Yeah, we're branching out a bit. We like the store. The store is easy! About 10 times easier than a truck. The trucks are more lucrative, but the store doesn't have a generator, it doesn't have water tanks. It doesn't have an engine. And it's always where it's supposed to be--well, that's the engine thing! Stores are easier.
You pride yourself on being environmentally friendly.
Whenever we can, we try to use sustainable dry goods. Our cups are made out of bagasse, which is sugar cane fiber. Our napkins are the same. And the spoons are really cool. They're made out of corn and talc. And I think it's not only good to not use petroleum products because they're worse for the environment, but I think it's gross. I think it's bad for your health to have your food touching plastic. Like this [he holds up a plastic bottle of water]. These we just started selling, which Laura is very unhappy about. But so many people were asking for it, and I don't know, I guess we're doing it now. I guess people would just buy it somewhere else.
It's kind of hard to get away from that.
It's horrible. And you don't see it in America, because it's so clean. But, like in Bali, where they're not as strict, we would ride motor bikes around Bali and we'd go all over and we'd see these landfills that are in the middle of the jungle. It's mountains of plastic bottles and it's so depressing because those just don't go away.
The economy has not been doing well. How have you guys been doing? Is ice cream recession-proof?
Yes, it is! [He knocks on the table.] Yeah, it's been better than ever.
What do you do when winter rolls around?
Well, the first season we did nothing and we were bored and we had nothing to do. And we had to lay everyone off, which wasn't fun either. It was a lot of students, so they didn't care, but we want to create a company that exists throughout the year. So, we decided to make the next two trucks we build season-proof, so we added hand-made espresso machines from the Netherlands, coffee brewers and Intelligensia coffee. And then we started making our own baked goods in Brooklyn and putting those on the trucks, too. So they have the ice cream, but they also have pastries and coffee, so they can run all year.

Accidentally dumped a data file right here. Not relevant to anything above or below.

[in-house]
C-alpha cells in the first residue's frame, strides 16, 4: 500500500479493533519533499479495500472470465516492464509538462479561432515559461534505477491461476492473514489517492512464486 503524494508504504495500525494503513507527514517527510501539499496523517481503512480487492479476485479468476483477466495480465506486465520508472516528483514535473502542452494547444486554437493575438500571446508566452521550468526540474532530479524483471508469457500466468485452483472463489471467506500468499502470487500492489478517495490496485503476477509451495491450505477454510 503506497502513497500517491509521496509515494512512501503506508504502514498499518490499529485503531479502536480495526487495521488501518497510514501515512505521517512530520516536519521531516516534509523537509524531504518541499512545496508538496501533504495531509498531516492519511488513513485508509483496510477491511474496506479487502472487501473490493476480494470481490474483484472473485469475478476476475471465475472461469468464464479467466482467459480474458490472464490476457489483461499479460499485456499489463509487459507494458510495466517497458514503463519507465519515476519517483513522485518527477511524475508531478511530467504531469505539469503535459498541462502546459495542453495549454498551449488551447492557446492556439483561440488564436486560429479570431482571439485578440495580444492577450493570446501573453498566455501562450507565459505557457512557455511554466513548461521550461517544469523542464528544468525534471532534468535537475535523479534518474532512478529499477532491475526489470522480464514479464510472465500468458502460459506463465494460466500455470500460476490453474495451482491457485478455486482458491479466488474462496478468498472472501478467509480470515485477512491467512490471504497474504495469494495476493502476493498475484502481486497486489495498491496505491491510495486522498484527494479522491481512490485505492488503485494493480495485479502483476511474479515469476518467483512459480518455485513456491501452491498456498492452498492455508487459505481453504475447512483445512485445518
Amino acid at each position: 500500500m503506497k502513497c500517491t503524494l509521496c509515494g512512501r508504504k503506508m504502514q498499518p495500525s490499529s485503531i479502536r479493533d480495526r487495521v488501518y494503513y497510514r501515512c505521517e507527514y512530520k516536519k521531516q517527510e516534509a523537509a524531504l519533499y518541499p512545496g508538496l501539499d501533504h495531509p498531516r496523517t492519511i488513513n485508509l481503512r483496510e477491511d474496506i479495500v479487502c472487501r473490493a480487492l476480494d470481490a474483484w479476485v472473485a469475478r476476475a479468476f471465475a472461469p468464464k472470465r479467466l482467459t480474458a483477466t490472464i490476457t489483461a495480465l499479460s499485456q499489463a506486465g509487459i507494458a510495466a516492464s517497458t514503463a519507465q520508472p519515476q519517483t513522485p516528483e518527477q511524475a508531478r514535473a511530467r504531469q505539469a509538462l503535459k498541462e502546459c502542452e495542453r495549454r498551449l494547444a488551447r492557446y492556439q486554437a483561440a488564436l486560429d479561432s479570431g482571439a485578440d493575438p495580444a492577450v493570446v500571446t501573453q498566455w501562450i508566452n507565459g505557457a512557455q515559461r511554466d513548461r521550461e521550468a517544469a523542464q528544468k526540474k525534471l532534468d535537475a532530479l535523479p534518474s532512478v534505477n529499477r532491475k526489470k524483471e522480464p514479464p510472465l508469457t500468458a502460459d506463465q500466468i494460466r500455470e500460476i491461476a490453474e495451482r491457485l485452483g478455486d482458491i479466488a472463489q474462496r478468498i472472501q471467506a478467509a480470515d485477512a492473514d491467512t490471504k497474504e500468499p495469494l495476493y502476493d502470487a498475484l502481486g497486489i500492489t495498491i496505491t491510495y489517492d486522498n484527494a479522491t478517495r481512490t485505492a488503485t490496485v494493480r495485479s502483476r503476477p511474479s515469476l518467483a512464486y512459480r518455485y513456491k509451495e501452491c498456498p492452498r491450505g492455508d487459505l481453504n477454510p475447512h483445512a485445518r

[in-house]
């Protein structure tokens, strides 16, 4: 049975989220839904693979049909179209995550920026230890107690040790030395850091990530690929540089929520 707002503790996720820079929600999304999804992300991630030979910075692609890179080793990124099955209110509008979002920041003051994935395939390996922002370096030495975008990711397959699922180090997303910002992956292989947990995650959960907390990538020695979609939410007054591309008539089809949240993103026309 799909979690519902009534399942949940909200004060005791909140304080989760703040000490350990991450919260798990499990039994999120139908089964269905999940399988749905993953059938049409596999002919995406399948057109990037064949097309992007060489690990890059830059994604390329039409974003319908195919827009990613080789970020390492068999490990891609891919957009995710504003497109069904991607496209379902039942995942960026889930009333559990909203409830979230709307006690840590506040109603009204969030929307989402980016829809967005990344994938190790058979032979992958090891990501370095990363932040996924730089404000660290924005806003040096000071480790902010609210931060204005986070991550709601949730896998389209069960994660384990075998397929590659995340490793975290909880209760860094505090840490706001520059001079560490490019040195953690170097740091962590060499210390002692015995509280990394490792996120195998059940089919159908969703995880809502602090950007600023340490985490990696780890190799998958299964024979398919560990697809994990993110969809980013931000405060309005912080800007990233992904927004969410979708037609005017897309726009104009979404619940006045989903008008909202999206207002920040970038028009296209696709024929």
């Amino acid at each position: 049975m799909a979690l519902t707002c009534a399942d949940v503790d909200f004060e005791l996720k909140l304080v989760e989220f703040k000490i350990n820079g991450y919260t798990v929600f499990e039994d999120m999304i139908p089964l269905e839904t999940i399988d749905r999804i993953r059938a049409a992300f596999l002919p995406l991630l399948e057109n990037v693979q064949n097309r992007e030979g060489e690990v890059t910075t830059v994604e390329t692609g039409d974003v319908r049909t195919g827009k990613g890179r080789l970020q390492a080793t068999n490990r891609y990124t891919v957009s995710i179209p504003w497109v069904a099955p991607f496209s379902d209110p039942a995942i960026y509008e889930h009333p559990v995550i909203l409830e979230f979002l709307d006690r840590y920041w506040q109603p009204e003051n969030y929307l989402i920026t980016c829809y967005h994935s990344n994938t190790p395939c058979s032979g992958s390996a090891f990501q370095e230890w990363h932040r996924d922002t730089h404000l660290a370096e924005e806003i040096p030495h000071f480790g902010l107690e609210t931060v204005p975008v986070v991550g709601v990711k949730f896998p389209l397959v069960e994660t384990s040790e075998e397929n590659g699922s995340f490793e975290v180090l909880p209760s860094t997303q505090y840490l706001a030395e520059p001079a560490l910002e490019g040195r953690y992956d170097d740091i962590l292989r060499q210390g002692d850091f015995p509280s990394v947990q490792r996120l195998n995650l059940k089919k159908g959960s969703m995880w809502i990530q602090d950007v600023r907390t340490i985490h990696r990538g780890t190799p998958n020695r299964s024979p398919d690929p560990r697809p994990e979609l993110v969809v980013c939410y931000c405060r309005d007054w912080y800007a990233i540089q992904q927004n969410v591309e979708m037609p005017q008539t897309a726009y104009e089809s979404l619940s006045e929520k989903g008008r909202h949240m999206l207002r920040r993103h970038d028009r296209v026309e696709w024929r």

What do you charge and how does that compare to your ordinary ice cream truck or ice cream stand?
We charge $3.95 for a small, which is two little scoops or one big scoop. It's actually a good amount of ice cream even though it's called a small, and that includes tax. And then the toppings--I think people think the toppings are expensive, but we hardly make money on those, like the Michel Cluizel hot fudge and the caramel sauce.
Tell me a little bit about yourself.
I'm 26 years old. I grew up in Connecticut. After I graduated from college, I had this idea [for the ice cream truck] and I first took a job in media buying, because I thought I needed an office job, because that's what people from Connecticut do after college. And the first day--it was a particularly boring job--I was so sad. But I was happy, too, because it was the impetus for the business plan getting done. If I had taken a job that was kind of interesting that I got paid well at, maybe I would have stayed and maybe I wouldn't have done this. And it's cool, because there's never a day where I'm like, 'Uh, I wish I had done something else.' I really love doing this.
So I quit this job after three months. I got a job as a waiter in Brooklyn just to earn money while I write the business plan. And I wrote this business plan and I sent it out to 50 people and I was sure that this was going to be easy. I sent it out to some parents of friends who had a lot of money and I was sure that this was going to be easy -- they'll write me a check for $50,000. But none of the people with a lot of money invested, actually. It was a lot of my friends investing small amounts. And I raised $80,000 from about 10 people and that's how we started.